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Company that makes charcoal air purifiers is not making “drug paraphernalia,” CBP says.
At issue was whether GrowAce’s yield lab propagation trays, domes, ventilation systems, and purifiers are considered drug paraphernalia, “such that they are prohibited from entry into the United States.”
U.S. Customs and Border Protection proposed last week a revocation of a one ruling letter related to importing of GrowAce’s growing equipment.
“Upon careful review of the record, including the additional arguments in your reconsideration request, we find that the four GrowAce products at issue are not drug paraphernalia,” CBP noted.
“There is sufficient evidence establishing that the subject products sold on the GrowAce website are both primarily designed and intended for general gardening use. While it is possible that GrowAce customers may purchase these products to grow marijuana, there is adequate evidence to show that its customers are likely using these items for legitimate reasons, to grow plants, vegetables, and herbs,” CBP continued.
“CBP research further reveals that a ‘discreet shipping’ label is not always indicative of a shipment of illegal or suspicious products.”
Tribes join New Mexico’s adult use cannabis market.
The Picuris and Pojoaque pueblos are now part of New Mexico’s soon-to-be launched adult use cannabis market, with the announcement of the signature of two “historic” intergovernmental agreements, Gov. Michelle Lujan Grisham and pueblo leaders said on Friday.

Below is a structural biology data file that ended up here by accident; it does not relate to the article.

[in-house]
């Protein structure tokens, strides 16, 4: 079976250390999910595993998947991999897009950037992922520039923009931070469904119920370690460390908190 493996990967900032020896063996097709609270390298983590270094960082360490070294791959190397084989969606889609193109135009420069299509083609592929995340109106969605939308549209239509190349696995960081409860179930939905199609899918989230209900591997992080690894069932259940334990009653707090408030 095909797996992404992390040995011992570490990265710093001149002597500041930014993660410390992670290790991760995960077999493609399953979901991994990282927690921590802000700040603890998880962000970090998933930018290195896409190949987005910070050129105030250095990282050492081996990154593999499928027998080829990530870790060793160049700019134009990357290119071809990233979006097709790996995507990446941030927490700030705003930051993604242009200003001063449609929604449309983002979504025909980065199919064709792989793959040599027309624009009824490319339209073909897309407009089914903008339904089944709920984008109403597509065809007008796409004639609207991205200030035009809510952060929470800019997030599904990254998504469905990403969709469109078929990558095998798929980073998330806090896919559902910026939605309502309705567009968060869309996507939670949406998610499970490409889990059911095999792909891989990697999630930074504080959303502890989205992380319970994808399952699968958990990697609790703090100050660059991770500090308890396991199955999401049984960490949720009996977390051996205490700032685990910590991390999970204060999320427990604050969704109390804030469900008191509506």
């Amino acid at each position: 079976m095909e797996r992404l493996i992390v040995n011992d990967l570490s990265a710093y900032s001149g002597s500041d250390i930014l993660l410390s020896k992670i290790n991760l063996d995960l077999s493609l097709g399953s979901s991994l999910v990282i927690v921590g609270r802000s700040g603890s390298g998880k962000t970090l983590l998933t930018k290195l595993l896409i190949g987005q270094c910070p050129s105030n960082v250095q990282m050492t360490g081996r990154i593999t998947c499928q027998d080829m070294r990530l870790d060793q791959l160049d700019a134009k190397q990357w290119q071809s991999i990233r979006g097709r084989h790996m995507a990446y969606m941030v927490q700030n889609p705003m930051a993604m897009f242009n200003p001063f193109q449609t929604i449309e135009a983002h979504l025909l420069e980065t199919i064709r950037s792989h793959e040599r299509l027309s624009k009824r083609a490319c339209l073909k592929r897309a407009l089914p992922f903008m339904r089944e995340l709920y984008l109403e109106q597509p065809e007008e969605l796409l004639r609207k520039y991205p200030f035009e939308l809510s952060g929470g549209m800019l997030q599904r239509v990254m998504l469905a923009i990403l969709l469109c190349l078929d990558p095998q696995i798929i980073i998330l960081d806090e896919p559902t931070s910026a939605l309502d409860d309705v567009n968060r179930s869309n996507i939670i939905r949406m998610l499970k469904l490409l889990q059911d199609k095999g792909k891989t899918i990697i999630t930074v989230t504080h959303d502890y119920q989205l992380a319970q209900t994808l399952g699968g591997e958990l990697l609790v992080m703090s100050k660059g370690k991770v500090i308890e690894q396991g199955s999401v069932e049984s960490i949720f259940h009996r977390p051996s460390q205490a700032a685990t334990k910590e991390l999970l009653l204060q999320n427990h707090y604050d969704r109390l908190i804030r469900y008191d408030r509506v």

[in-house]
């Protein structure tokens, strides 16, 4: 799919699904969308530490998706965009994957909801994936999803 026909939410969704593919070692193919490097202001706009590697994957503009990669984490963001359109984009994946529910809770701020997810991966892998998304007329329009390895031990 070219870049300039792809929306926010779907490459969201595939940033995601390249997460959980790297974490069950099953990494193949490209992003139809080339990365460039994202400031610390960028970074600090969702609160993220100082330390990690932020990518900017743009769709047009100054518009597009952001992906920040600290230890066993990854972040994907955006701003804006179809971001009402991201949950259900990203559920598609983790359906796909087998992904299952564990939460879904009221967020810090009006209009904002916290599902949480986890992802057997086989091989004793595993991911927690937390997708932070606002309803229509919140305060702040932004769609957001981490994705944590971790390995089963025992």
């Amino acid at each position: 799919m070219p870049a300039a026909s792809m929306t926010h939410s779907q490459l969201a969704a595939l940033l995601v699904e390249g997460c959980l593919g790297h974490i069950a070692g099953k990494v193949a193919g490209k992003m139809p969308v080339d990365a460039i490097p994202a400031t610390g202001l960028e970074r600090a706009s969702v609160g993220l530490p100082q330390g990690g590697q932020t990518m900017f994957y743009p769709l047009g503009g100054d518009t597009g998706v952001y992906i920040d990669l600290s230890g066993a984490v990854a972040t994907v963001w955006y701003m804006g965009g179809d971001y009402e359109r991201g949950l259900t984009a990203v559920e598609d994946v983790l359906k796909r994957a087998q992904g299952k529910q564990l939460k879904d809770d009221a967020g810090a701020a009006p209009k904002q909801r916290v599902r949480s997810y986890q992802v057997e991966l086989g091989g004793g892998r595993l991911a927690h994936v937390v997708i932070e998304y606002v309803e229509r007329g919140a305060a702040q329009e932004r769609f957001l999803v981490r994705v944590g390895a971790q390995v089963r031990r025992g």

“The economic opportunities provided by the recreational and medical cannabis industries are truly game-changing, and sovereign tribal nations should benefit alongside the state,” Gov. Lujan Grisham said in a statement.
“With these agreements, the Pueblo of Pojoaque and the Pueblo of Picuris will benefit from this exciting new industry, which is projected to bring $300 million in sales annually and create 11,000 jobs in New Mexico.”
Congressional Research Service updates cannabis scheduling insight.
The CRS first published its insight titled “The Schedule I Status of Marijuana” in November 2019, with an update in September 2020.
Now, on March 25, it was updated again, amid a moment of activity on cannabis legislation in Congress.